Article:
Sotomayor Nomination

Judge Sonia Sotomayor has been nominated to succeed Justice Souter on the Supreme Court bench. Already the quotes are flying. Newsmax has embeded video of the arrogant statement about appeals courts making policy. Viewers can hear and see her telling “potential law clerks”:

“court of appeals is where policy is made.” “And I know — I know this is on tape, and I should never say that because we don’t make law. I know. O.K. I know. I’m not promoting it. I’m not advocating it …“.

Policy is made by the President, law is made by the Congress and interpreted by the courts. The quoted statement displays both arrogance and an attitude of judicial activism, both of which should militate against this nomination to the Supreme Court.

Issues of racism & sexism may be less directly related to the appointment, but they do reflect upon judicial temperament. The New York Times has an interesting quote and links to an article with more details. At U.C. Berkeley, in ’01, Judge Sotomayor said this.

“While recognizing the potential effect of individual experiences on perception, Judge Cedarbaum nevertheless believes that judges must transcend their personal sympathies and prejudices and aspire to achieve a greater degree of fairness and integrity based on the reason of law. Although I agree with and attempt to work toward Judge Cedarbaum’s aspiration, I wonder whether achieving that goal is possible in all or even in most cases. And I wonder whether by ignoring our differences as women or men of color we do a disservice both to the law and society.”

The issues of race & gender identity politics is clearly raised. So much for judicial objectivity.

“I further accept that our experiences as women and people of color affect our decisions. The aspiration to impartiality is just that–it’s an aspiration because it denies the fact that we are by our experiences making different choices than others. Not all women or people of color, in all or some circumstances or indeed in any particular case or circumstance but enough people of color in enough cases, will make a difference in the process of judging.”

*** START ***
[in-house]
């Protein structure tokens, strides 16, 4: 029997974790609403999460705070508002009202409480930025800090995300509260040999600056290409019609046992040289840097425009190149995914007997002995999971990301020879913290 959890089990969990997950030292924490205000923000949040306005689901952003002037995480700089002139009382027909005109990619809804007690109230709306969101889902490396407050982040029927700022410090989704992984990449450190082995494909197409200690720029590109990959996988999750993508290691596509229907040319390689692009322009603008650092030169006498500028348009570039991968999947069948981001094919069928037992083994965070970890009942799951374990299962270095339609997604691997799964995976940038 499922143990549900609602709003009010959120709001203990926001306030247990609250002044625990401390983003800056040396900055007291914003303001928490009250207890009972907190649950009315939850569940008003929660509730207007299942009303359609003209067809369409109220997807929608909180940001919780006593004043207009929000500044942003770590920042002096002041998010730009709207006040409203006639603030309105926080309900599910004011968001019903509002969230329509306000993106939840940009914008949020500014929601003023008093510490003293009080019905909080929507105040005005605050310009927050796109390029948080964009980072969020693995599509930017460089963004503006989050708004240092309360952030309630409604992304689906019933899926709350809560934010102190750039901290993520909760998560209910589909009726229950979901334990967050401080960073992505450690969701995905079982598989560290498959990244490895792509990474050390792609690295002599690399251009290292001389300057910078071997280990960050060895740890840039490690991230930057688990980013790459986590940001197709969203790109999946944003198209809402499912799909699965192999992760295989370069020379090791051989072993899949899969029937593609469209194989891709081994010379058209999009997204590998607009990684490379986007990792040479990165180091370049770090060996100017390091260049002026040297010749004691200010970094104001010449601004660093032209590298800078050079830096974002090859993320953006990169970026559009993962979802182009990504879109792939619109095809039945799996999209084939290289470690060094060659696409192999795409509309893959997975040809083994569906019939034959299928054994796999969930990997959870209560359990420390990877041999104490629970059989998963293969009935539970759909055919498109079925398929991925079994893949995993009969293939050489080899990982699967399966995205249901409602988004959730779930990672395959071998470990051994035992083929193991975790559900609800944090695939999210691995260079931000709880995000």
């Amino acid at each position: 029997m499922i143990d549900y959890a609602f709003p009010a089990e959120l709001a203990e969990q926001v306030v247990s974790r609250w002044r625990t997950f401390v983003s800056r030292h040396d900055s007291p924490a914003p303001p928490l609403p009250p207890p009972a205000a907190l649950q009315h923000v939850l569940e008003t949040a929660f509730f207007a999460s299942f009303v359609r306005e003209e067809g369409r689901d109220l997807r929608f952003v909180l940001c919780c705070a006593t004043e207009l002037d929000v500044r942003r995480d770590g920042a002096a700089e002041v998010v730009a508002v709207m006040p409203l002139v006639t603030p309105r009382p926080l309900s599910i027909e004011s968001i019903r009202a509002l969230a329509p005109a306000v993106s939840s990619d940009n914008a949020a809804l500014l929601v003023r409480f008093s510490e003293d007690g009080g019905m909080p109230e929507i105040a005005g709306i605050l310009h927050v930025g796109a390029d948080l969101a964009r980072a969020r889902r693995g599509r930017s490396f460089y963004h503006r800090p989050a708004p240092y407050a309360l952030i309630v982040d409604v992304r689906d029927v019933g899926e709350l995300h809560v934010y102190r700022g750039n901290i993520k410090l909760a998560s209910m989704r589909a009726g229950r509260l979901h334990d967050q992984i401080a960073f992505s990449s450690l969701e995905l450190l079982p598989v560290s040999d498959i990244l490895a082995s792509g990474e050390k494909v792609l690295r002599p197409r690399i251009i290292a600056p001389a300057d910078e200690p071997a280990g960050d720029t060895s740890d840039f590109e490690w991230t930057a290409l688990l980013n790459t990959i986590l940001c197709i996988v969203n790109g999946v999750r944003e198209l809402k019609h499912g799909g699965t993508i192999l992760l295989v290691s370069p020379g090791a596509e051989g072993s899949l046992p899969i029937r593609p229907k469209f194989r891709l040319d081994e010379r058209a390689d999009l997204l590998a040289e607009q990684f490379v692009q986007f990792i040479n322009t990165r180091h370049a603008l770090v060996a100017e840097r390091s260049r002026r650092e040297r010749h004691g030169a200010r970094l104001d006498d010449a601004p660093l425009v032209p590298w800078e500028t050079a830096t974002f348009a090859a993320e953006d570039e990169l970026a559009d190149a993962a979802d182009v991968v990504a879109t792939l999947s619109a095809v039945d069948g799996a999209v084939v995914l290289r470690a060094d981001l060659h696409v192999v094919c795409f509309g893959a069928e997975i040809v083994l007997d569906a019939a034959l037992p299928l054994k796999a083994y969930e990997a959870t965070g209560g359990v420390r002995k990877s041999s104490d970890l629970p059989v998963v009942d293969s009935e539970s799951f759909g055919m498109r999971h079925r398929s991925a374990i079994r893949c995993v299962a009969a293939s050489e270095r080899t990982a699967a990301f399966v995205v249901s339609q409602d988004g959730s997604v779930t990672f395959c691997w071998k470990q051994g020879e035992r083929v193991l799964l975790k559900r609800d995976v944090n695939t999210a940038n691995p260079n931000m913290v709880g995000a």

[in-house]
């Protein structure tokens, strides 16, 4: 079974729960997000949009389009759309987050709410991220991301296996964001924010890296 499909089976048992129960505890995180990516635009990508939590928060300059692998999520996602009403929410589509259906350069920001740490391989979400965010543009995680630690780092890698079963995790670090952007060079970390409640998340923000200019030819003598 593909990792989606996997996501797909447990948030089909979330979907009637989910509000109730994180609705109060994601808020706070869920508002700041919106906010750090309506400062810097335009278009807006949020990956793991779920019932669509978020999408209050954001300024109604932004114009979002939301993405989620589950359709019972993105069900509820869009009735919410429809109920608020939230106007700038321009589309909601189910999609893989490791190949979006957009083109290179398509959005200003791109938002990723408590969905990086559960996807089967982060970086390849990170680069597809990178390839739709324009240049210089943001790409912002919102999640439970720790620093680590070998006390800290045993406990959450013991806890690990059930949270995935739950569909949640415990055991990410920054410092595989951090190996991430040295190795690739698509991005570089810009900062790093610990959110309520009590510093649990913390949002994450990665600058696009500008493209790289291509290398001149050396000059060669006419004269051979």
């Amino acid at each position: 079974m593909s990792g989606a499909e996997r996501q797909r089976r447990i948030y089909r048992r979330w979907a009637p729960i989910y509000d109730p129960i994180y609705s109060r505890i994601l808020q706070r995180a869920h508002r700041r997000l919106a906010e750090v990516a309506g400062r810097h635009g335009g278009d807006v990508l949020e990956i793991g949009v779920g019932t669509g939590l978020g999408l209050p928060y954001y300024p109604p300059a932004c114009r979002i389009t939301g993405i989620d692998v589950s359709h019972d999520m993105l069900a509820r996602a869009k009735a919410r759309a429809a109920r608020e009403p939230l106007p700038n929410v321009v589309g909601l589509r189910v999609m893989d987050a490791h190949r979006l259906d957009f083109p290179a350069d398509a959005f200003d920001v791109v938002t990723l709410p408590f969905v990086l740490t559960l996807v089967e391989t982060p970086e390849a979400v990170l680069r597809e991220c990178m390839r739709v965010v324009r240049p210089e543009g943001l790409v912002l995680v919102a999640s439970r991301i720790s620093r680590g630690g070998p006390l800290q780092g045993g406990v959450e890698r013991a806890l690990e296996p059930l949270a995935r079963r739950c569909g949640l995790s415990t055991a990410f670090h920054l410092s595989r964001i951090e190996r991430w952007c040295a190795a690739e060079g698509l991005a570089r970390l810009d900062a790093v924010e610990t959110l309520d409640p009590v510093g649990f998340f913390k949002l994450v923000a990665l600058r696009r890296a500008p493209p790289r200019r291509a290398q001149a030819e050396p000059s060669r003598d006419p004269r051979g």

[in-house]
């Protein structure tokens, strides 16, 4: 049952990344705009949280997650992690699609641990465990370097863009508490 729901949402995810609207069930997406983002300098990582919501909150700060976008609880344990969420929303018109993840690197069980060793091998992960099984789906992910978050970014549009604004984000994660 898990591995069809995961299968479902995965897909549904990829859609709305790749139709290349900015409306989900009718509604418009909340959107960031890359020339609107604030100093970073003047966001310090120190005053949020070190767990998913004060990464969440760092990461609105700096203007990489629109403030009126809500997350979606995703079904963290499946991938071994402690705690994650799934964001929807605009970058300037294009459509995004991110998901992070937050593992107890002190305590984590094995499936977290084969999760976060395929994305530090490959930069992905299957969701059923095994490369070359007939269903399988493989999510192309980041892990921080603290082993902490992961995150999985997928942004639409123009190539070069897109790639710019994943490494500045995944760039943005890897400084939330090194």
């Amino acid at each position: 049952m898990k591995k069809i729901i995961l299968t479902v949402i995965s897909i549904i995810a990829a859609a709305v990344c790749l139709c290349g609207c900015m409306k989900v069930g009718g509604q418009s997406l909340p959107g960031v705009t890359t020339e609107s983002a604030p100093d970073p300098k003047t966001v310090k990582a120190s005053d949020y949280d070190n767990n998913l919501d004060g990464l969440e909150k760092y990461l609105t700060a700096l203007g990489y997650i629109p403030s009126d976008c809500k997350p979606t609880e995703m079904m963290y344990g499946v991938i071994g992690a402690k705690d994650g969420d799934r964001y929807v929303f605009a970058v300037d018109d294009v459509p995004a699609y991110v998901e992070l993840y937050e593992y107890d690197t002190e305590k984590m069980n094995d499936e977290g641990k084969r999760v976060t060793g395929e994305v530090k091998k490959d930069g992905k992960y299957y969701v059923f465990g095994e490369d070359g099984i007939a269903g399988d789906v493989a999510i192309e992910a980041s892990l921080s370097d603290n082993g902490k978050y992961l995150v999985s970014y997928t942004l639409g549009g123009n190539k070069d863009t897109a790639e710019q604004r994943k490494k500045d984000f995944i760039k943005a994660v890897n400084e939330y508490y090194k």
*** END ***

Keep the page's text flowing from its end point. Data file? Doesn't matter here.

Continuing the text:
The link above is to the fourth of five pages containing the transcript of the lecture. There is plenty of significant detail bearing on this issue; I encourage you to read it.

In the context of a law scholar’s quote, attributed to Justice O’Conor (doubted by Sotomayor), she expresses disagreement with a statement that a wise old man and a wise old woman would come to the same conclusion. This quote comes from the fifth page of the transcript.

Second, I would hope that a wise Latina woman with the richness of her experiences would more often than not reach a better conclusion than a white male who hasn’t lived that life.”

With that, Judge Sotomayor threw objectivity out the window and took a firm stand on the race & gender platforms. The last two paragraphs give us a great deal to contemplate, including this.

“I can and do aspire to be greater than the sum total of my experiences but I accept my limitations. I willingly accept that we who judge must not deny the differences resulting from experience and heritage but attempt, as the Supreme Court suggests, continuously to judge when those opinions, sympathies and prejudices are appropriate.”

At the bottom of each page of the transcript, there is a menu linking to the other pages so that the two links I have furnished above give you access to the entire transcript. I encourage you to read it before advising your Senators how to vote on this nomination.

The ABA Journal has information about two of Sotomayor’s important cases. If you have the motivation and patience to delve into her decisions, visit SCOTUS Blog.